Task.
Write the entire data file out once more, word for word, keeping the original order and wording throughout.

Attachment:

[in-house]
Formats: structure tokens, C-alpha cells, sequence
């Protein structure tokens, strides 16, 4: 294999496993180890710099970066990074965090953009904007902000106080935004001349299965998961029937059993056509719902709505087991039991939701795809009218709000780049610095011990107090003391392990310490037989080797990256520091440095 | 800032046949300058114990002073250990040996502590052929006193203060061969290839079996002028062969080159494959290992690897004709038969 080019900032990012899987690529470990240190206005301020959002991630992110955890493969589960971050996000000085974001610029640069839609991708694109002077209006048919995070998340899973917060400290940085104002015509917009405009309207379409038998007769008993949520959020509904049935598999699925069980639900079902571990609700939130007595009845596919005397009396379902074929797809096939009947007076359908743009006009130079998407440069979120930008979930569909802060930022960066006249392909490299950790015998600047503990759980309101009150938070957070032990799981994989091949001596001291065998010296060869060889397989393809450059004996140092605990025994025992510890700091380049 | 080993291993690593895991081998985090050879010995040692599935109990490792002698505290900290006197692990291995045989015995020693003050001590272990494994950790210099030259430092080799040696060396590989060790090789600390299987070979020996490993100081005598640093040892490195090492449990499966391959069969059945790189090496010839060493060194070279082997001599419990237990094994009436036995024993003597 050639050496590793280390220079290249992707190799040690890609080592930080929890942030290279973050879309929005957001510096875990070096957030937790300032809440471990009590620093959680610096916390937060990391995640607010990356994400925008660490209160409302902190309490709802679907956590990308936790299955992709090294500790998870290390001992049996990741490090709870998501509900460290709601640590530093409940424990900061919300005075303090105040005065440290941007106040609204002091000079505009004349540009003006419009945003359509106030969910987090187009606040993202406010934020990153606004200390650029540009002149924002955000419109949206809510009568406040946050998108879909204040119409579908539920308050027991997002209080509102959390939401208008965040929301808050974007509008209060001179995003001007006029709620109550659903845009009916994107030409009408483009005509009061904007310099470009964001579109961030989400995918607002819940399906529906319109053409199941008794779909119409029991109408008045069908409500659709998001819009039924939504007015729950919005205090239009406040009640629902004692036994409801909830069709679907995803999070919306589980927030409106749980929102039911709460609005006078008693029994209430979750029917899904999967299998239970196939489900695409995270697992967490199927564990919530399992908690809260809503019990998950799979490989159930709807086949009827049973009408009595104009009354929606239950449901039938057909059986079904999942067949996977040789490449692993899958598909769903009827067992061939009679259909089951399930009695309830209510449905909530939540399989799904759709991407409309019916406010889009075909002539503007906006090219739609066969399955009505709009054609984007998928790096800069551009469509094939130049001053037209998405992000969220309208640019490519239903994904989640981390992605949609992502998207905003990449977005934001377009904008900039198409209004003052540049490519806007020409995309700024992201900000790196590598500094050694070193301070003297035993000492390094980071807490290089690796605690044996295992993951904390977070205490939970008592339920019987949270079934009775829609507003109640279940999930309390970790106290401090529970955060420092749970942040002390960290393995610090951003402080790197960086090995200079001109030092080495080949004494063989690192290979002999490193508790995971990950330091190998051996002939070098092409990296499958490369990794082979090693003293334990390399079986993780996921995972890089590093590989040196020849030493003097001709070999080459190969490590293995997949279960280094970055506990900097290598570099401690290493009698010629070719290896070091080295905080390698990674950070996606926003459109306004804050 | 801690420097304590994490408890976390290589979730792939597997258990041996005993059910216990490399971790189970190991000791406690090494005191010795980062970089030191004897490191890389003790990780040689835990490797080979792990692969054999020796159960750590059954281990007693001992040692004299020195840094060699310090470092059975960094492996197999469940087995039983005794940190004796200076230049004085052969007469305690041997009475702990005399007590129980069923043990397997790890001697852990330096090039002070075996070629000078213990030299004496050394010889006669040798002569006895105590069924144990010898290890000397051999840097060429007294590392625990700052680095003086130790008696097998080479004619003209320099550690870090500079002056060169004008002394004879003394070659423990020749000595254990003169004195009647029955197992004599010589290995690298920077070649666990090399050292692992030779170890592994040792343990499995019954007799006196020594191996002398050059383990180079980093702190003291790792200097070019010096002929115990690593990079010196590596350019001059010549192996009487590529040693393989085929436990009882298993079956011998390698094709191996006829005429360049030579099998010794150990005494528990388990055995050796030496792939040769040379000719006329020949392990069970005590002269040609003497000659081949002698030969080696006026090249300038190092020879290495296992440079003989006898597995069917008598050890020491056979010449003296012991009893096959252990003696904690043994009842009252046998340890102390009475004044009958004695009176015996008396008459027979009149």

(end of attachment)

[in-house]
Formats: structure tokens, C-alpha cells, sequence
């Protein structure tokens, strides 16, 4: 294999496993180890710099970066990074965090953009904007902000106080935004001349299965998961029937059993056509719902709505087991039991939701795809009218709000780049610095011990107090003391392990310490037989080797990256520091440095 | 800032046949300058114990002073250990040996502590052929006193203060061969290839079996002028062969080159494959290992690897004709038969 080019900032990012899987690529470990240190206005301020959002991630992110955890493969589960971050996000000085974001610029640069839609991708694109002077209006048919995070998340899973917060400290940085104002015509917009405009309207379409038998007769008993949520959020509904049935598999699925069980639900079902571990609700939130007595009845596919005397009396379902074929797809096939009947007076359908743009006009130079998407440069979120930008979930569909802060930022960066006249392909490299950790015998600047503990759980309101009150938070957070032990799981994989091949001596001291065998010296060869060889397989393809450059004996140092605990025994025992510890700091380049 | 080993291993690593895991081998985090050879010995040692599935109990490792002698505290900290006197692990291995045989015995020693003050001590272990494994950790210099030259430092080799040696060396590989060790090789600390299987070979020996490993100081005598640093040892490195090492449990499966391959069969059945790189090496010839060493060194070279082997001599419990237990094994009436036995024993003597 050639050496590793280390220079290249992707190799040690890609080592930080929890942030290279973050879309929005957001510096875990070096957030937790300032809440471990009590620093959680610096916390937060990391995640607010990356994400925008660490209160409302902190309490709802679907956590990308936790299955992709090294500790998870290390001992049996990741490090709870998501509900460290709601640590530093409940424990900061919300005075303090105040005065440290941007106040609204002091000079505009004349540009003006419009945003359509106030969910987090187009606040993202406010934020990153606004200390650029540009002149924002955000419109949206809510009568406040946050998108879909204040119409579908539920308050027991997002209080509102959390939401208008965040929301808050974007509008209060001179995003001007006029709620109550659903845009009916994107030409009408483009005509009061904007310099470009964001579109961030989400995918607002819940399906529906319109053409199941008794779909119409029991109408008045069908409500659709998001819009039924939504007015729950919005205090239009406040009640629902004692036994409801909830069709679907995803999070919306589980927030409106749980929102039911709460609005006078008693029994209430979750029917899904999967299998239970196939489900695409995270697992967490199927564990919530399992908690809260809503019990998950799979490989159930709807086949009827049973009408009595104009009354929606239950449901039938057909059986079904999942067949996977040789490449692993899958598909769903009827067992061939009679259909089951399930009695309830209510449905909530939540399989799904759709991407409309019916406010889009075909002539503007906006090219739609066969399955009505709009054609984007998928790096800069551009469509094939130049001053037209998405992000969220309208640019490519239903994904989640981390992605949609992502998207905003990449977005934001377009904008900039198409209004003052540049490519806007020409995309700024992201900000790196590598500094050694070193301070003297035993000492390094980071807490290089690796605690044996295992993951904390977070205490939970008592339920019987949270079934009775829609507003109640279940999930309390970790106290401090529970955060420092749970942040002390960290393995610090951003402080790197960086090995200079001109030092080495080949004494063989690192290979002999490193508790995971990950330091190998051996002939070098092409990296499958490369990794082979090693003293334990390399079986993780996921995972890089590093590989040196020849030493003097001709070999080459190969490590293995997949279960280094970055506990900097290598570099401690290493009698010629070719290896070091080295905080390698990674950070996606926003459109306004804050 | 801690420097304590994490408890976390290589979730792939597997258990041996005993059910216990490399971790189970190991000791406690090494005191010795980062970089030191004897490191890389003790990780040689835990490797080979792990692969054999020796159960750590059954281990007693001992040692004299020195840094060699310090470092059975960094492996197999469940087995039983005794940190004796200076230049004085052969007469305690041997009475702990005399007590129980069923043990397997790890001697852990330096090039002070075996070629000078213990030299004496050394010889006669040798002569006895105590069924144990010898290890000397051999840097060429007294590392625990700052680095003086130790008696097998080479004619003209320099550690870090500079002056060169004008002394004879003394070659423990020749000595254990003169004195009647029955197992004599010589290995690298920077070649666990090399050292692992030779170890592994040792343990499995019954007799006196020594191996002398050059383990180079980093702190003291790792200097070019010096002929115990690593990079010196590596350019001059010549192996009487590529040693393989085929436990009882298993079956011998390698094709191996006829005429360049030579099998010794150990005494528990388990055995050796030496792939040769040379000719006329020949392990069970005590002269040609003497000659081949002698030969080696006026090249300038190092020879290495296992440079003989006898597995069917008598050890020491056979010449003296012991009893096959252990003696904690043994009842009252046998340890102390009475004044009958004695009176015996008396008459027979009149």